Having been reappointed as Minister for Disabled People just days ahead of Christmas and the New Year, this edition’s column feels like an opportune time to reflect on some of our progress on improving our support for disabled people.
Throughout the year (2019), working with disability charities and stakeholders, we made many positive strides in helping improve the lives of disabled people across all spheres of Society.
We have stopped regular reviews of Personal Independence Payment awards for those of State Pension age. Those on State Pension have been moved to reviews every 10 years – meaning they are not asked to attend a face-to-face assessment unless their needs have changed.
We want everyone to receive the support they need, while seeing improvements to their lives and how the benefits system treats them. In the summer we started an evaluation of how the benefits system supports people nearing the end of their life. Charities have campaigned for the rules to be changed for those with terminal illnesses. We want to make sure we get this right and this very important piece of work will be continuing this year.
In October, we appointed the nine chairs of our new Regional Stakeholder Network. These chairs will feed back to the Government issues of concern in the areas they represent – allowing a more structured and better informed approach to future policymaking. This is one of the initiatives headed up by the Office for Disability Issues which has now been moved to the Cabinet Office.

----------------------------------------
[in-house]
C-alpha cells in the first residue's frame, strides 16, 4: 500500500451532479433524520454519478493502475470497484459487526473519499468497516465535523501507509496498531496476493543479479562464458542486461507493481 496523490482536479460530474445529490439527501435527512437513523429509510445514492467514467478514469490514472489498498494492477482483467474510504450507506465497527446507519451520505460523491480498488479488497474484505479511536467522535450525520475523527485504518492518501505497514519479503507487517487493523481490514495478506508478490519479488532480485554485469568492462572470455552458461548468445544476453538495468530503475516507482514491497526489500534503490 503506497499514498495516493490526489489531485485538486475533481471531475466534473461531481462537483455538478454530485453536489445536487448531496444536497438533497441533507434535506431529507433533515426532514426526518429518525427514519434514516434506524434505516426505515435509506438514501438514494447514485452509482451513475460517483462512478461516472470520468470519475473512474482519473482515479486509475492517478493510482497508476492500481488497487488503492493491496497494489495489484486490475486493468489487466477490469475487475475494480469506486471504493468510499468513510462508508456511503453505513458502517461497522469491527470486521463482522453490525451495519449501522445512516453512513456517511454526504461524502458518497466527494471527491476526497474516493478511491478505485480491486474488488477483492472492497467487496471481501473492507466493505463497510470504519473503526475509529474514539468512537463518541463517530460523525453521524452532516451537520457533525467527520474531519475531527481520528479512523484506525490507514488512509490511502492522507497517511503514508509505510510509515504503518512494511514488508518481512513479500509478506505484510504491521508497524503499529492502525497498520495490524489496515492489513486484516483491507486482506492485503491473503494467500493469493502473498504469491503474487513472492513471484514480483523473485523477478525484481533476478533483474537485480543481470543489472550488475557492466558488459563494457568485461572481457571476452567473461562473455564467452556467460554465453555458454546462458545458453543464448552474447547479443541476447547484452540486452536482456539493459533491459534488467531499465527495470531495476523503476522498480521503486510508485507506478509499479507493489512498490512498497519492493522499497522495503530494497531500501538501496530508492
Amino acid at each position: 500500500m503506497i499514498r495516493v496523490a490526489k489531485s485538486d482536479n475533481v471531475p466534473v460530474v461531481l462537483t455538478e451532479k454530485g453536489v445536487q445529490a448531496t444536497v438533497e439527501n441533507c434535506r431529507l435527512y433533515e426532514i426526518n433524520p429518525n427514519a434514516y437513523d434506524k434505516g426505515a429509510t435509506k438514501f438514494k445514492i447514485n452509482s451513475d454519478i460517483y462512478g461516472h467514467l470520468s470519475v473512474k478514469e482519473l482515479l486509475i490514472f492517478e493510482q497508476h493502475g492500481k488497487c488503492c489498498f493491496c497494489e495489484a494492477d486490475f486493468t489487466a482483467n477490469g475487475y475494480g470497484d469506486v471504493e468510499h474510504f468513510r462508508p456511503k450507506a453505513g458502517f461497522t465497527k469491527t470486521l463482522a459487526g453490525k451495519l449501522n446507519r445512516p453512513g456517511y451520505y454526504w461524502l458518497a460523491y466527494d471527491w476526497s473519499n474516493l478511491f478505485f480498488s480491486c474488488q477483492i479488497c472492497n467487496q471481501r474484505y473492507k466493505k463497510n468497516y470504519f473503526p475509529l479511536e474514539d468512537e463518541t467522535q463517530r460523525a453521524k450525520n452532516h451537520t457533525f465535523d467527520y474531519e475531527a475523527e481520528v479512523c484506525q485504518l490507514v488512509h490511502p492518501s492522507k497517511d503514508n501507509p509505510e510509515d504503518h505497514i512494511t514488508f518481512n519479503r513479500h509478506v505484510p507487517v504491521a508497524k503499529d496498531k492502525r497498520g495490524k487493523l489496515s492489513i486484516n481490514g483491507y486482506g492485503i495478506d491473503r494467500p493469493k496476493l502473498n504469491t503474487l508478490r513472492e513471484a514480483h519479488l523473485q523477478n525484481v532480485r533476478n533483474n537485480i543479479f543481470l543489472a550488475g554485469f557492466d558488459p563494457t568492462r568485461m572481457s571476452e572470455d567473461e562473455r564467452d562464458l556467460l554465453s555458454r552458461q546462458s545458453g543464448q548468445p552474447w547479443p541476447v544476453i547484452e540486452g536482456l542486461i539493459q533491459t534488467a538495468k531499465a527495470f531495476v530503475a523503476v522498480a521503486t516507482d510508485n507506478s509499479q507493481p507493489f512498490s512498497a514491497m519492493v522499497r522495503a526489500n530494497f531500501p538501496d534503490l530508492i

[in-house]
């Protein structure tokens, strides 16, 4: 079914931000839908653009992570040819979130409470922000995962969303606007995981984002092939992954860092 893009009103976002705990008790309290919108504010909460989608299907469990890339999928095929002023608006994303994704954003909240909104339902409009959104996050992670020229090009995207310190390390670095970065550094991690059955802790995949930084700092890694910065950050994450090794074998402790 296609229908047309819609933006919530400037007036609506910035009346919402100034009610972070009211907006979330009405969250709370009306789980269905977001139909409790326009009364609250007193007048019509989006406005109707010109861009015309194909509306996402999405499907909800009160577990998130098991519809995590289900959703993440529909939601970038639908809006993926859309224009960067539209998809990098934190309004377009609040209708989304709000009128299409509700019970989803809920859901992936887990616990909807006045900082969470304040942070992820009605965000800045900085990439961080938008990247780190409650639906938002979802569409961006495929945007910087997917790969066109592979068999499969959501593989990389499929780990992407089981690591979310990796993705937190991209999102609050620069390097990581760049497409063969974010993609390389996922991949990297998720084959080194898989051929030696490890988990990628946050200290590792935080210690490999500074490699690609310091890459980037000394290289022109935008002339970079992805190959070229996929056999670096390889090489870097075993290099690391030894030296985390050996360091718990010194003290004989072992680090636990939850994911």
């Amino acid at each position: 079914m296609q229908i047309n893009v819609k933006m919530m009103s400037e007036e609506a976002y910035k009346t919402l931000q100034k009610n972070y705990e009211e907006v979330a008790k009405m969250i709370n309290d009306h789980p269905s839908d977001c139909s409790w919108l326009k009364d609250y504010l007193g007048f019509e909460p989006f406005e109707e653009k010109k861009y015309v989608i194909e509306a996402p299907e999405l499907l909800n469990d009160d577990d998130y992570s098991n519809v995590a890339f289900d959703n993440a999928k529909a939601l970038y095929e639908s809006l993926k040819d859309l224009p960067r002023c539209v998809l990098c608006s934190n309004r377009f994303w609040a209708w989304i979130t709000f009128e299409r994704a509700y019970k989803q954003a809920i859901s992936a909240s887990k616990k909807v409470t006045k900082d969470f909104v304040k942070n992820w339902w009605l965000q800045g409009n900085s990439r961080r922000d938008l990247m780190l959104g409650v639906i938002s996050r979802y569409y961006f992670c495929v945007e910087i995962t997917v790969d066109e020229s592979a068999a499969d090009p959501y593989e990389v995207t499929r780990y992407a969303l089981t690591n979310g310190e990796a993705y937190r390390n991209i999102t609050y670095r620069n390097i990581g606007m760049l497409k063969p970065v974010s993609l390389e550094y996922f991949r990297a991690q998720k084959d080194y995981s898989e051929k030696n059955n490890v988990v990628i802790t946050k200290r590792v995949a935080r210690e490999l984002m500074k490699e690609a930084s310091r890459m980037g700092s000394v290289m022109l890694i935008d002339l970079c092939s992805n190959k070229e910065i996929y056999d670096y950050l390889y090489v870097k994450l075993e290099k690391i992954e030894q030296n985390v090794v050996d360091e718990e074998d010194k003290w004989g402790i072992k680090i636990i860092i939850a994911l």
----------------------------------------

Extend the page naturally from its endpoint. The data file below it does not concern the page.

They are now part of the newly formed Equalities Hub, a new cross-departmental disability unit that will bring the voices of disabled people into the heart of government.
More than 15,000 employers have signed up to the Disability Confident (DC) scheme to give them the knowledge and confidence they need to recruit, retain and develop disabled staff. In November we moved to strengthen DC even further. Among the changes made were a new requirement for DC leaders to practice what they preach and ensure disabled people are on their payroll.
And in one of my final visits in late December, I was given a tour around Fairfield Halls in Croydon, London, to see the fantastic work being undertaken by the theatre to adapt panto shows to audience members with autism. Venue and artistic director, Neil Chandler highlighted how staging and lighting could be altered to cater for children with autism and offer a more serene environment. It was great to see how changes at the grassroots level can improve the lives of disabled people.
Looking forward to 2020, I want to continue building on the great results of the past 12 months and we’ll be bringing the same energy and commitment to our work as we have done to date.
I am very proud of what we – and others – have achieved in 2019 and hope together we can repeat it with another year working to break down the barriers disabled people face in everyday life.